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ORIGINAL ARTICLE  
Year : 2013  |  Volume : 47  |  Issue : 1  |  Page : 40-44
Computed tomographic evaluation of femoral component rotation in total knee arthroplasty


1 Department of Orthopaedics, King Edward VII Memorial Hospital, Parel, Mumbai, India
2 Spine Fellow, Medical College of Wisconsin, Milwaukee, WI 53213, India
3 Department of Orthopaedic Surgery, Lenox Hill Hospital, New York, NY 10021, India
4 Department of Orthopaedic Surgery, Hospital for Special Surgery, New York, NY 10021, India

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Date of Web Publication4-Feb-2013
 

   Abstract 

Background: Optimal femoral component rotational alignment in total knee arthroplasty (TKA) is crucial to establish a balanced knee reconstruction. Unbalanced knees can lead to instability, patellofemoral problems, persistent pain, stiffness, and generally poorer outcomes including early failure. Intraoperative techniques to achieve this optimal femoral component rotation include the use of the transepicondylar axis (TEA), the posterior-condylar-cut-parallel-to-the-tibial-cut (PCCPTC) technique and the anteroposterior axis technique (Whiteside's line). The purpose of this study was to compare the PCCPTC technique to the TEA technique using computed tomography (CT) scans to assess femoral component rotational alignment.
Materials and Methods: This study used postoperative CT scans to compare the degree of femoral component rotation obtained with the use of PCCPTC technique and the TEA. The femoral component rotation of 30 TKA was measured on postoperative CT scans the angle of deviation between the two lines radiographic trans-epicondylar axis (rTEA) and femoral prosthesis posterior condylar line (FPPCL) was determined. This angle represented the rotation of the femoral component relative to the true rTEA.
Results: The degree of rotation measured 2.67 ± 1.11 degrees in the PCCPTC group and 5.60 ± 1.64 degrees in the TEA group.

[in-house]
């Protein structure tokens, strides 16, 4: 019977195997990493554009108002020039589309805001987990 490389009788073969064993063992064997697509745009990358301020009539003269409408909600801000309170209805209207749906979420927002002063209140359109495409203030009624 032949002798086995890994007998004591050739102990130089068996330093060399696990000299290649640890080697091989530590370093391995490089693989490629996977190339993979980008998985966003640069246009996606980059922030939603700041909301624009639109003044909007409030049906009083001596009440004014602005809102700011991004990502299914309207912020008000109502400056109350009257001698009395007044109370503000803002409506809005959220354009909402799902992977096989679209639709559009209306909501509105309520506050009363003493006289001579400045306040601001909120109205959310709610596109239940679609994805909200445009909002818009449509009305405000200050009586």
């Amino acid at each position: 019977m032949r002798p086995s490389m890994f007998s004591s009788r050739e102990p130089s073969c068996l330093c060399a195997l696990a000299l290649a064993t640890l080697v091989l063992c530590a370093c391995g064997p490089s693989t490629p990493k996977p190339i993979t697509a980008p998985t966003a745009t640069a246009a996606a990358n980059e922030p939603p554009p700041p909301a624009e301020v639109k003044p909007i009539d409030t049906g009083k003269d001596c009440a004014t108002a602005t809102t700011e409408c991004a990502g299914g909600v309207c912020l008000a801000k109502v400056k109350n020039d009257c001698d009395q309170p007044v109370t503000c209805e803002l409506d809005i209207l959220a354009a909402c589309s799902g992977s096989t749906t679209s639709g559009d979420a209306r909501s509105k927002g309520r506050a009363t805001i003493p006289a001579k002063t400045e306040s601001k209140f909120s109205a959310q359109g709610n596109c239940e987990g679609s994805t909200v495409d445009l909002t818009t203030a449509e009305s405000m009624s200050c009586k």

Conclusion: The use of the TEA technique for determining rotational alignment in TKR results in excessive external rotation of the femoral component compared to the PCCPTC technique.

Keywords: Transepicondylar axis, mal-alignment, rotational alignment

How to cite this article:
Vaidya SV, Gadhiya RM, Bagaria V, Ranawat AS, Ranawat CS. Computed tomographic evaluation of femoral component rotation in total knee arthroplasty . Indian J Orthop 2013;47:40-4

How to cite this URL:
Vaidya SV, Gadhiya RM, Bagaria V, Ranawat AS, Ranawat CS. Computed tomographic evaluation of femoral component rotation in total knee arthroplasty . Indian J Orthop [serial online] 2013 [cited 2019 Dec 6];47:40-4. Available from: http://www.ijoonline.com/text.asp?2013/47/1/40/106898

   Introduction Top


Achieving optimal femoral component rotational alignment in total knee arthroplasty (TKA) is crucial in establishing a balanced knee reconstruction and ensuring adequate patello-femoral tracking. [1],[2],[3],[4],[5],[6],[6],[7],[8],[9],[10] Unbalanced knees can lead to instability, patellofemoral problems, persistent pain, stiffness, and generally poorer outcomes including early failure. Various intraoperative techniques have been described to achieve the optimal femoral component rotation. These include the use of the transepicondylar axis (TEA), [11] the posterior-condylar-cut-parallel-to-the-tibial-cut (PCCPTC) technique [2],[12],[13],[14] and the anteroposterior (AP) axis technique (Whiteside's line) [15] [Figure 1].